The last couple of years have been disruptive to the world in many ways. We live in a transformational decade. On March 13, 2020, taking into account the safety of our employees, we made a company-wide decision to go temporarily remote. On June 1, 2020, we published a blog that outlined how we embraced distributed or remote work and extended Work from Home until the end of 2020.
We have had distributed and remote employees domestically in the States even before the pandemic, and it was sporadic with our teams in India, with very few employees working from home. Until June 2020, our employee base was concentrated mostly in the State of Tamil Nadu, India. However, this has changed. We hired people from the different states of India. We also wrote about this in our 2020 annual letter.
We now have an opportunity to expand our hiring beyond just the United States & India, and we want to be a truly global company. Diverse talent from different cultures and countries is a huge plus to any organization.
DCKAP MAKES THE DECISION TO CONTINUE REMOTE WORK
In a recent employee survey we did concerning opening up offices, 71% responded that they prefer to work remotely (and would not want to return to the office), 26% responded that they would prefer a hybrid work environment (where they could come to the office a couple of days a week based on convenience), and 2% wanted to work directly from the office.
Hybrid or Fully Remote?
We have been researching this, and we also looked closely at other companies for inspiration. For example, GitLab, Automattic, and Basecamp have a fully remote culture, and Apple’s hard line on remote working was surprising to us. Some companies have taken a hybrid approach to let the managers decide or have people in the office a couple of days a week. Some of our employees were asking when we were going to reopen our offices. This was the challenge at hand. Broadly, for the kind of company we are, we had two options to seriously consider: Hybrid Work (where people could decide whether they wanted to come to the office or not) and Remote Work (where we would go fully remote).
What is the Challenge With Hybrid Work?
Gitlab provides excellent resources on this topic. One of the challenges they talk about with a Hybrid work environment is that not everyone gets an equal opportunity and the potential for a rise of inequality. With a little bit of thinking, this seems obvious. For example, let us say we have Employee A who lives in Chennai, Tamil Nadu (where we have offices). Employee B lives somewhat nearby in Tirunelveli, Tamil Nadu. And Employee C lives in Bhubaneswar, Odisha. In this scenario, Employee A comes to the office every day, Employee B comes to the office once a month, and Employee C does not come to work as he/she lives in a different state altogether. As Employee A comes to work in our office every day, he/she would have more access and clout. It may even look like Employee A is working harder and putting in effort (because he/she drives down to the office) more than Employee B or Employee C. When an opportunity for travel or promotion or leadership comes up, then Employee A may be preferred over the other two. This is potentially seen as the problem. Although this is addressable, and there are always solutions.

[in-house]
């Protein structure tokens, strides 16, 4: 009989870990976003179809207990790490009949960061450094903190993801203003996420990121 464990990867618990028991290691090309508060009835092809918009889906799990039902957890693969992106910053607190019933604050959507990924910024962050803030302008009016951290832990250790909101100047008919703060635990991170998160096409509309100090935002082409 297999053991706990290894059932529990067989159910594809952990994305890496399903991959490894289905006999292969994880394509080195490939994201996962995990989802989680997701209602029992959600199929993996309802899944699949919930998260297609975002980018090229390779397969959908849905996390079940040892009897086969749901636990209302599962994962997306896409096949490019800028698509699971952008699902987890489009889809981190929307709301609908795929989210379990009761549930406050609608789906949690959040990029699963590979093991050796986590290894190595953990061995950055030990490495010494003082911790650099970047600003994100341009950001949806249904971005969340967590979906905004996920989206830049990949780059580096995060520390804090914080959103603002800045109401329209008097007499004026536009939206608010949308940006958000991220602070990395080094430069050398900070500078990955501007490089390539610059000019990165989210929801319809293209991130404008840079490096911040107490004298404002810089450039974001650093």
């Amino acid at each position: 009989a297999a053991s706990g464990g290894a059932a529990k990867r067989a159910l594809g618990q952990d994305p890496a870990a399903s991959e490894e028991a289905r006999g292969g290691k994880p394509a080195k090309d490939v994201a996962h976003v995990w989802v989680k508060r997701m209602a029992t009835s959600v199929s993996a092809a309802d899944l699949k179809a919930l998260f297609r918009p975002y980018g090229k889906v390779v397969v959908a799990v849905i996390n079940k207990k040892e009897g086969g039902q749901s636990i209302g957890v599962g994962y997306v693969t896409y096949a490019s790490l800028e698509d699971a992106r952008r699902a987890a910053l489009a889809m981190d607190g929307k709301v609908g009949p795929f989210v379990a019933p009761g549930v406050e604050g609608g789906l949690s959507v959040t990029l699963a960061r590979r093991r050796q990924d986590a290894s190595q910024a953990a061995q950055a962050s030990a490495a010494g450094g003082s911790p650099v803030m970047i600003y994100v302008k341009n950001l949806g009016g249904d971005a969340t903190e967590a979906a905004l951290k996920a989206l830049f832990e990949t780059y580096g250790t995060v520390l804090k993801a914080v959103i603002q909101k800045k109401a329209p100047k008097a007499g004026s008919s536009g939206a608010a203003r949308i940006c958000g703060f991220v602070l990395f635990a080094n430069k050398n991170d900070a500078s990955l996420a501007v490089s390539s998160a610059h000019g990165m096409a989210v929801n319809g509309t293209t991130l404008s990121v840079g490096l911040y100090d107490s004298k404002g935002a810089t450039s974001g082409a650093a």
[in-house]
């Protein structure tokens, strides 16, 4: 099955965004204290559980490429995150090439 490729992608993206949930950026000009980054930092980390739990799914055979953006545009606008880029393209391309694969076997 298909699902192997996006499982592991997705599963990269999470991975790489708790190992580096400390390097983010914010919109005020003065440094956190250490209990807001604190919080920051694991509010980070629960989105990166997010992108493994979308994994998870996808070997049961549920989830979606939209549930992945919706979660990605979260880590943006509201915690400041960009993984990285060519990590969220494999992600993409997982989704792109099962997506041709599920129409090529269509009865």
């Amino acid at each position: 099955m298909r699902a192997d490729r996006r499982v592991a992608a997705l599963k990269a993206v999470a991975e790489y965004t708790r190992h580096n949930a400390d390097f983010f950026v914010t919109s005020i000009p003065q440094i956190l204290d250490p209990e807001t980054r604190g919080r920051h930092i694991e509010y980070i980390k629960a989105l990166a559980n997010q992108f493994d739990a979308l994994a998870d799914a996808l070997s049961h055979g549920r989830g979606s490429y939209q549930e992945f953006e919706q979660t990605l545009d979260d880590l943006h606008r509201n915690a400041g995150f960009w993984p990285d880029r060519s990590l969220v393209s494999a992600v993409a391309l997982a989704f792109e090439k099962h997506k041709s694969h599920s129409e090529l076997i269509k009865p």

What Works Better for DCKAP? Hybrid or Remote?
One thing we take a lot of pride in is our people and our culture. We trust our people to do the right thing in the company’s best interest, whether they work remotely, or from the office, or in a hybrid manner. We have built an excellent culture and are proud of it. One of our goals is to build a global company. In achieving this, we do not have to restrict ourselves to talent from the United States or India. We can, and will, hire talent from across the globe. Working remotely allows us to work with people from different backgrounds, cultures, and countries and build our skill-sets without opening offices in different parts of the world. It is exciting to have colleagues from Nagapattinam (Tamil Nadu, India), Milan (Italy), Bhuvaneshwar (Odisha), Salt Lake City (Utah), Tokyo (Japan), and more. Going fully remote will provide more opportunities and platforms to people. Our team will have the flexibility to work from anywhere globally, take a mini trip to another country, work from there for a few weeks, and return to their home state.
Learning, Travel & Experiences
Learning and travel are an integral part of our culture. Instead of investing in physical offices, we will be investing in our people, travel, and experiences. We also understand that it will cost us the same (if not more) to run remote teams and aid collaboration. We also strongly think it will empower our team more and improve their lifestyle. We have also seen the communication and writing skills of our people improve over the last couple of years.
Based on where we are today, we have decided that continuing to work remotely will be a great strategic decision for us as a company. We will also be able to hire and attract talent from everywhere. We are excited about this direction ahead. There will be a lot of things to figure out – How will our remote culture evolve? How do we invest in collaboration? (Writing/documenting culture will play a huge role.) Where should we invest? & How do we help each other? We are always learning, and we will continue to experiment.
“The Only Thing That Is Constant Is Change.”― Heraclitus